Never has another artist been able to render the dimension of light and the bond of blue, the sea and the sky like Piero Guccione.
A key figure in Italian painting in the second half of the XX century, Guccione was born in Scicli, the most southern extremity of Sicily, in 1935. For over forty years, he stared at the sea to capture all its facets, always finding something of the human soul in them.
«What fascinates me is that the sea is absolutely still, yet constantly moving.»This was his everyday mission – to contemplate the sea looking for motion.
Guccione took his research to extreme abstraction while firmly clinging to reality. Even in his last works, refusing definition and dominated by a sense of void, he still stood for a historic painting tradition deeply rooted in representational realism. When painting the sea and the sky, he was fascinated by the strength and color of the fine line separating the two, and always strived to take it to the canvas.
My current painting is moving towards flat representations of the void between the sea and the sky, where color vanishes, and so does space.A sort of flat tending to the absolute, something that reminds of everything and nothing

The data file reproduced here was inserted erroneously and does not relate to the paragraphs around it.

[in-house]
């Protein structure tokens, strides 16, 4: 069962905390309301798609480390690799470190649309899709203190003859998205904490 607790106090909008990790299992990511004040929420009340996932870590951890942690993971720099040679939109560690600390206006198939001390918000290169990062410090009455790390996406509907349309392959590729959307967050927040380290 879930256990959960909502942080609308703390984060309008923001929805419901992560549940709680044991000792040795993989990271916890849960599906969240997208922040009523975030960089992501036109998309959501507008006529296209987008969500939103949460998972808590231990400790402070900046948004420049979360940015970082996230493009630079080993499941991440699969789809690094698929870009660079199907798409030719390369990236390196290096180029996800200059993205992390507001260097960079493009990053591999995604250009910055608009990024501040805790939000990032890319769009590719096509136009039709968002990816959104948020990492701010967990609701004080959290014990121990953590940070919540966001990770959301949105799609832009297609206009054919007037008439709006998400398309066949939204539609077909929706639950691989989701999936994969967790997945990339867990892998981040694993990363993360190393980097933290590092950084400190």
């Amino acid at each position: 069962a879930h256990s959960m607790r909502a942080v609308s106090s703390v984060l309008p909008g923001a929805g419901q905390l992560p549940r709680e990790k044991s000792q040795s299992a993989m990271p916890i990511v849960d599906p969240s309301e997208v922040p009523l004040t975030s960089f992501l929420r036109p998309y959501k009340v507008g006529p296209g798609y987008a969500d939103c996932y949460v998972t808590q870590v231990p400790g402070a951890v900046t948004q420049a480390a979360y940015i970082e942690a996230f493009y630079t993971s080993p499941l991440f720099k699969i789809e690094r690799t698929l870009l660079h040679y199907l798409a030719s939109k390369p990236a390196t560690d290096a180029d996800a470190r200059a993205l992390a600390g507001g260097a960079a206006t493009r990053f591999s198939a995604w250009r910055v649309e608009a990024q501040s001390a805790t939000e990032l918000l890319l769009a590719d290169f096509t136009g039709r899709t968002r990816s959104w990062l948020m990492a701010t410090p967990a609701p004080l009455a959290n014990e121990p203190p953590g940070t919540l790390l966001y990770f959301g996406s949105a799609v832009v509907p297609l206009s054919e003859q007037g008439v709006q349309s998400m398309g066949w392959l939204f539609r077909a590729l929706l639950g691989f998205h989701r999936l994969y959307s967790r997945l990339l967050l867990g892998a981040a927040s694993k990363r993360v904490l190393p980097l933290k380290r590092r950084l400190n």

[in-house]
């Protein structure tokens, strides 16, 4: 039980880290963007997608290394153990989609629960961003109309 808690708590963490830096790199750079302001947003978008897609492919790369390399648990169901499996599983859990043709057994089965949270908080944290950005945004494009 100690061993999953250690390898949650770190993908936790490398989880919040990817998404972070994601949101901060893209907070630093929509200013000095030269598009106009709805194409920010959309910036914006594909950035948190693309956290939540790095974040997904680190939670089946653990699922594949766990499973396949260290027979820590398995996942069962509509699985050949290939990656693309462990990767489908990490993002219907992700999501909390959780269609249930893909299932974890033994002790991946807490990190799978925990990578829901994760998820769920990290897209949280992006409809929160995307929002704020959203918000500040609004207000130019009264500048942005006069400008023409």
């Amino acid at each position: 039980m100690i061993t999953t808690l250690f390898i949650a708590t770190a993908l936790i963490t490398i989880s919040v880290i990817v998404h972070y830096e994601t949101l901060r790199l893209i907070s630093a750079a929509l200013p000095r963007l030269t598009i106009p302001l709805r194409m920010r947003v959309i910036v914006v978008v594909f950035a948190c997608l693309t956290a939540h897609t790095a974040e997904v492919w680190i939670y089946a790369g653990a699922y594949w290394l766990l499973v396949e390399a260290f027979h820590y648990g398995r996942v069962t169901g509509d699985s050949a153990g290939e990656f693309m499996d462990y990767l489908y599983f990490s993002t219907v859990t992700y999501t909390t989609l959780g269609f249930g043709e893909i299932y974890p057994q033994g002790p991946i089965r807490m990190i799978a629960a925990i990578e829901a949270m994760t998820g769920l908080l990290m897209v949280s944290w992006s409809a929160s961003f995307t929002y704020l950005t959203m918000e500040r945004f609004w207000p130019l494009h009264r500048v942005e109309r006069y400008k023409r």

Writer Alberto Moravia had already defined his essence: «Guccione doesn’t paint subjects and situations, he actually tries to eliminate all illustrations … He has set himself outside history, and voiced a passion that belongs to all times and places, and that alone.»
This “setting himself outside history” was behind his preference for pastels, discovered between 1973 and 1974 as a quick technique to replace the slower one of oil, or be combined with it. From those years on, the use of pastels grew more and more crucial in his paintings, as they allowed him to express his emotions straightly and genuinely by animating nature with human feelings and passions ̶ joy, pain, melancholy, resentment.
This first post-mortem retrospective exhibition follows Guccione’s journey on the sea through 56 oil and pastel masterpieces, from 1970 to his last works. The paintings were selected by the Museo d’arte itself in collaboration with the Piero Guccione Archive.
The museum also published a catalog giving insights on the exhibition –120 pages of photographs and descriptions that present all the works on display, introduced by additional contributions from scholars, and followed by a bibliography and a selection of the paintings.